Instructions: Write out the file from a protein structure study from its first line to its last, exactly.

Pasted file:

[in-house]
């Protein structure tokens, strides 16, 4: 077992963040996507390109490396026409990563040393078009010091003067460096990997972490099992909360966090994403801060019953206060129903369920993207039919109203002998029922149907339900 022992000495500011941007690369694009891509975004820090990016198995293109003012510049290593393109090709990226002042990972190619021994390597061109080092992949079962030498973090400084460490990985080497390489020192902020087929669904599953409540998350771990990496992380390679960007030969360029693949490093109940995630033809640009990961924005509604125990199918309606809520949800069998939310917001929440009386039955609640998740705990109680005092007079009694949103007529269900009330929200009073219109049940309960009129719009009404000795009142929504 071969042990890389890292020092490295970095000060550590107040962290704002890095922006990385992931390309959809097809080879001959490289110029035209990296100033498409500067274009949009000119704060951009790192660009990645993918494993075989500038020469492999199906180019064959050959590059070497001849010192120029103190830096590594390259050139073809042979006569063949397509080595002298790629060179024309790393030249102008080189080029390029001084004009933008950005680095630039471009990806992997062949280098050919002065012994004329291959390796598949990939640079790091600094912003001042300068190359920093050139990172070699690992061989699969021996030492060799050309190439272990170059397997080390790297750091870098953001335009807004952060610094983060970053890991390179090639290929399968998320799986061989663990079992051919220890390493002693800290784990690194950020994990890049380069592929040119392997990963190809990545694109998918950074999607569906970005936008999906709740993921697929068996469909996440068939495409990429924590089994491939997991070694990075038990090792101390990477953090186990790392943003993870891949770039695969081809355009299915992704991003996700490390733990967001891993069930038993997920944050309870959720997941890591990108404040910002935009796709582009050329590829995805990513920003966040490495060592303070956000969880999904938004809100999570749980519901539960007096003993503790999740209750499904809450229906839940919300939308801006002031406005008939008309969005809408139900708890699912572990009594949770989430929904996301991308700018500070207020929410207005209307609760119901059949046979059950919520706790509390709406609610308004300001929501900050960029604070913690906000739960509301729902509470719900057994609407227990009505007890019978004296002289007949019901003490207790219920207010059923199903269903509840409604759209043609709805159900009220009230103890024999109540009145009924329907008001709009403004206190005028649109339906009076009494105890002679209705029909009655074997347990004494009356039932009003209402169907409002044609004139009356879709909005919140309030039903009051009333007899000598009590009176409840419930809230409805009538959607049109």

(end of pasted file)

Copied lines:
[in-house]
């Protein structure tokens, strides 16, 4: 077992963040996507390109490396026409990563040393078009010091003067460096990997972490099992909360966090994403801060019953206060129903369920993207039919109203002998029922149907339900 022992000495500011941007690369694009891509975004820090990016198995293109003012510049290593393109090709990226002042990972190619021994390597061109080092992949079962030498973090400084460490990985080497390489020192902020087929669904599953409540998350771990990496992380390679960007030969360029693949490093109940995630033809640009990961924005509604125990199918309606809520949800069998939310917001929440009386039955609640998740705990109680005092007079009694949103007529269900009330929200009073219109049940309960009129719009009404000795009142929504 071969042990890389890292020092490295970095000060550590107040962290704002890095922006990385992931390309959809097809080879001959490289110029035209990296100033498409500067274009949009000119704060951009790192660009990645993918494993075989500038020469492999199906180019064959050959590059070497001849010192120029103190830096590594390259050139073809042979006569063949397509080595002298790629060179024309790393030249102008080189080029390029001084004009933008950005680095630039471009990806992997062949280098050919002065012994004329291959390796598949990939640079790091600094912003001042300068190359920093050139990172070699690992061989699969021996030492060799050309190439272990170059397997080390790297750091870098953001335009807004952060610094983060970053890991390179090639290929399968998320799986061989663990079992051919220890390493002693800290784990690194950020994990890049380069592929040119392997990963190809990545694109998918950074999607569906970005936008999906709740993921697929068996469909996440068939495409990429924590089994491939997991070694990075038990090792101390990477953090186990790392943003993870891949770039695969081809355009299915992704991003996700490390733990967001891993069930038993997920944050309870959720997941890591990108404040910002935009796709582009050329590829995805990513920003966040490495060592303070956000969880999904938004809100999570749980519901539960007096003993503790999740209750499904809450229906839940919300939308801006002031406005008939008309969005809408139900708890699912572990009594949770989430929904996301991308700018500070207020929410207005209307609760119901059949046979059950919520706790509390709406609610308004300001929501900050960029604070913690906000739960509301729902509470719900057994609407227990009505007890019978004296002289007949019901003490207790219920207010059923199903269903509840409604759209043609709805159900009220009230103890024999109540009145009924329907008001709009403004206190005028649109339906009076009494105890002679209705029909009655074997347990004494009356039932009003209402169907409002044609004139009356879709909005919140309030039903009051009333007899000598009590009176409840419930809230409805009538959607049109």